With water utilities racking up millions of dollars in energy bills each year, more organisations are turning to solar power to reduce costs and their environmental impact.
Queensland’s Unitywater is the latest to debut a solar-powered project. The organisation has installed solar panels at its Kenilworth sewage treatment plant, which it says has enabled the facility to become energy neutral.
Unitywater Executive Manager Sustainable Infrastructure Solutions Amanda Creevey said the initiative will also help reduce the utility’s carbon emissions by 12 tonnes a year.
“Our 17 sewage treatment plants require a lot of energy to run, costing Unitywater millions of dollars each year,” Creevey said.
“Kenilworth is our first sewage treatment plant to be energy neutral. It’s exciting that we can offset the energy needed to run the plant with the solar panels.”
Unitywater has also added floating wetlands to treatment ponds at the site. The plants sit on a raft that has been engineered to support hydroponic growth, taking up nutrients and sediments from the wastewater.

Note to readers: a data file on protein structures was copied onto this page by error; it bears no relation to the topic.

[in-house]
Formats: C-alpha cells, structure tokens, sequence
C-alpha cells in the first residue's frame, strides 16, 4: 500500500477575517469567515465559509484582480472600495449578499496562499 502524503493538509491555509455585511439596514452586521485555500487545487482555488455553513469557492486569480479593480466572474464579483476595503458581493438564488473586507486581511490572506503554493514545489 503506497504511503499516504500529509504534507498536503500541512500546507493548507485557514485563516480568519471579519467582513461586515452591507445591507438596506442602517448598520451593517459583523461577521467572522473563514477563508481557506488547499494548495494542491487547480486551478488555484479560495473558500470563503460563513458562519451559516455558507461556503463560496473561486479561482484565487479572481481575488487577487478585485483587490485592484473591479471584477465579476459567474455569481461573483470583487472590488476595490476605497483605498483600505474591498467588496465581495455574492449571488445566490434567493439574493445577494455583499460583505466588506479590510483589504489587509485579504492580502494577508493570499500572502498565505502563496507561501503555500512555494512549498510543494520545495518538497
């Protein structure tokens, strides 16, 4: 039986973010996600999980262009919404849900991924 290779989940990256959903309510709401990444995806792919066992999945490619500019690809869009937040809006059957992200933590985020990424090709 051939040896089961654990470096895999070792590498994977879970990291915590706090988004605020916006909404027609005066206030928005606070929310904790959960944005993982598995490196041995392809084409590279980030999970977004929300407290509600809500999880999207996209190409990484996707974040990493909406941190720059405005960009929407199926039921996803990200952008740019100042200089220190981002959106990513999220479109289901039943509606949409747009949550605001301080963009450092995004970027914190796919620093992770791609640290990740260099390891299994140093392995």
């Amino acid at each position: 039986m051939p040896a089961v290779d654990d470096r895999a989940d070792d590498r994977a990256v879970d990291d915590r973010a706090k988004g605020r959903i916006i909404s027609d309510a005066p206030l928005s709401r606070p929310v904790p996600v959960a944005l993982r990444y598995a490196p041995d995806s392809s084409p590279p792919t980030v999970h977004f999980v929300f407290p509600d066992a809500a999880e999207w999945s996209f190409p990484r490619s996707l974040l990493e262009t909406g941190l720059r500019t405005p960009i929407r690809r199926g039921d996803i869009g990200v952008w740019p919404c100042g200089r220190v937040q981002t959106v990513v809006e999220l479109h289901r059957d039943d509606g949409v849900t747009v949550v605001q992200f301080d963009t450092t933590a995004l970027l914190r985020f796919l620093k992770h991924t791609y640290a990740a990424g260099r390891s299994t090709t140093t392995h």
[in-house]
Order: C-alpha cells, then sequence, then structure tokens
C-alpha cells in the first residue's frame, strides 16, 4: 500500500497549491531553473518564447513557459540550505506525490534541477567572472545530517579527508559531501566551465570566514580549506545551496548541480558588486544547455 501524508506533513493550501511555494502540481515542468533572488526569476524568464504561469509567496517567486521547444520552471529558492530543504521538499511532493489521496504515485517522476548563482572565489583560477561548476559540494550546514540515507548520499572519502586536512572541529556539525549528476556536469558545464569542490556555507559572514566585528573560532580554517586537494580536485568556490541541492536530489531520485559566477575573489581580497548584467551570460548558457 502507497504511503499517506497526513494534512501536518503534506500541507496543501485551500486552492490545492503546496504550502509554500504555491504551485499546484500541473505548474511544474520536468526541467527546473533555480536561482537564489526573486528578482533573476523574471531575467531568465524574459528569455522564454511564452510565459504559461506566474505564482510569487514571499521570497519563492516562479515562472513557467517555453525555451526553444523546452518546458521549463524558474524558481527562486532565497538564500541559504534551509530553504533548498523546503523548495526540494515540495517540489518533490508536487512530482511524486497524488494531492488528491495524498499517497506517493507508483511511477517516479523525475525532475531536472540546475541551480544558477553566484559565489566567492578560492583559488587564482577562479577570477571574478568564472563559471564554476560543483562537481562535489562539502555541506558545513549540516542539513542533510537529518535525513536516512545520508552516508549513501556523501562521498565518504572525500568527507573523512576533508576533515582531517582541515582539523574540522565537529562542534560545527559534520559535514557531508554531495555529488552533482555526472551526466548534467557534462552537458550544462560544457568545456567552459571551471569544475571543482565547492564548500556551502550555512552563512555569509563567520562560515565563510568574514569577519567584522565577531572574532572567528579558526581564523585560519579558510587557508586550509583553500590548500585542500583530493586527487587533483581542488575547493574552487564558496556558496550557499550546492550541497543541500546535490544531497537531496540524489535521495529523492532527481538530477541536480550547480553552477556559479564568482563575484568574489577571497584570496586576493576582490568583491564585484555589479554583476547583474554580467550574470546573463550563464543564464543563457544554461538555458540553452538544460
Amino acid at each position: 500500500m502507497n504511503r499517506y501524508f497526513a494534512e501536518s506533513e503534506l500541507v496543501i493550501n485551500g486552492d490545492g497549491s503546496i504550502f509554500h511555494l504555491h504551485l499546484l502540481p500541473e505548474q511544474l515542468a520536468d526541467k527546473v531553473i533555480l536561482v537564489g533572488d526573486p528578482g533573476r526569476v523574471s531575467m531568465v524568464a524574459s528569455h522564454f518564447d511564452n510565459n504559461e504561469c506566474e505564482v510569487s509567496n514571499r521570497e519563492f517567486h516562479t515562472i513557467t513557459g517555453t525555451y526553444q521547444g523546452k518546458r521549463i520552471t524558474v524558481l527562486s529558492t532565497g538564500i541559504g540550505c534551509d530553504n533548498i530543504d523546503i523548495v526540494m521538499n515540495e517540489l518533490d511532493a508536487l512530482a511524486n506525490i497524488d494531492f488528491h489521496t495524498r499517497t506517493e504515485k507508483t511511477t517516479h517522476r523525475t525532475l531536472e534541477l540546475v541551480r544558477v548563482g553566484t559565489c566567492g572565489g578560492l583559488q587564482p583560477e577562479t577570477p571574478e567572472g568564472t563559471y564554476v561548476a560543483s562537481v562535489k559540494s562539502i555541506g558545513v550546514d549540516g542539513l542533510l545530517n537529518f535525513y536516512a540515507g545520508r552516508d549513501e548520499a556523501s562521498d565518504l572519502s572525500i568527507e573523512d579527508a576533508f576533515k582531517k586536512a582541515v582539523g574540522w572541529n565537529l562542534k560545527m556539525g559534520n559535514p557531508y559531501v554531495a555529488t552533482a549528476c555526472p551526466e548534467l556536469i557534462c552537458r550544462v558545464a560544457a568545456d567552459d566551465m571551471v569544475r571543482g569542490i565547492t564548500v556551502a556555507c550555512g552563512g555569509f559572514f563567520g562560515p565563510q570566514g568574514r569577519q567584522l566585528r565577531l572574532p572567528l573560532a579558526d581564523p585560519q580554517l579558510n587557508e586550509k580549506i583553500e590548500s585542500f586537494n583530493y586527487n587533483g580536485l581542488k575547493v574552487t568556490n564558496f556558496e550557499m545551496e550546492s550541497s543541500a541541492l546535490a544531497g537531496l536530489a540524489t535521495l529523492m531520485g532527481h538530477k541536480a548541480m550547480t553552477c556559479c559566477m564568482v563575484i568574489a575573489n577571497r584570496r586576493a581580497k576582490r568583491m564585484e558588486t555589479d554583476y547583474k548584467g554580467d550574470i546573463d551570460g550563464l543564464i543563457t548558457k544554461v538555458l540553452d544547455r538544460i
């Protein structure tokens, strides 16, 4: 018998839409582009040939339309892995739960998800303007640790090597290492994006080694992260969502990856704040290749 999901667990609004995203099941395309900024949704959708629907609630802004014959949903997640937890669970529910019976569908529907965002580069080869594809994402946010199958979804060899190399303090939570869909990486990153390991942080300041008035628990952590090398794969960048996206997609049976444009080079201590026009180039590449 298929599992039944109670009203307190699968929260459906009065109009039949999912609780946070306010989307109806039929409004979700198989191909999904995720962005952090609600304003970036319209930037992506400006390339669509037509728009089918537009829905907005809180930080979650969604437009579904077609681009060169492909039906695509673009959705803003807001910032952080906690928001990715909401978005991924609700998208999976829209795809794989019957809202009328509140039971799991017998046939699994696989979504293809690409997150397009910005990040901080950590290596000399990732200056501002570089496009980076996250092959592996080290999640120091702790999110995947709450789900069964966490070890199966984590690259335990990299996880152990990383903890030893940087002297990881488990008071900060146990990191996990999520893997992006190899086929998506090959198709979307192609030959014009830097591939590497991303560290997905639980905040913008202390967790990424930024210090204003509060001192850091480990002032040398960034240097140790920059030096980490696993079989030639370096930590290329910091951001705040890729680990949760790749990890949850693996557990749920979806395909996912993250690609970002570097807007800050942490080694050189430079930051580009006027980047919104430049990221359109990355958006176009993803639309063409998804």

This water is then used to irrigate a forest that was specifically planted for this purpose.
Unitywater Treatment Services Planning Engineer Ramraj Kulkarni said the wetlands would help reduce nitrogen and suspended solids in the water, and lower the pH.
“Wetlands are amazing resources that act as nature’s kidneys,” Kulkarni said.
“They can help us protect the environment and also improve water quality in our creeks and rivers.”
The Kenilworth project wasn’t the first solar solution for Unitywater. It flicked the switch on a 95 kW solar system at its Northern Service Centre in Maroochydore in 2015, which it said would generate 74% of the facility’s needs and save about $40,000 a year.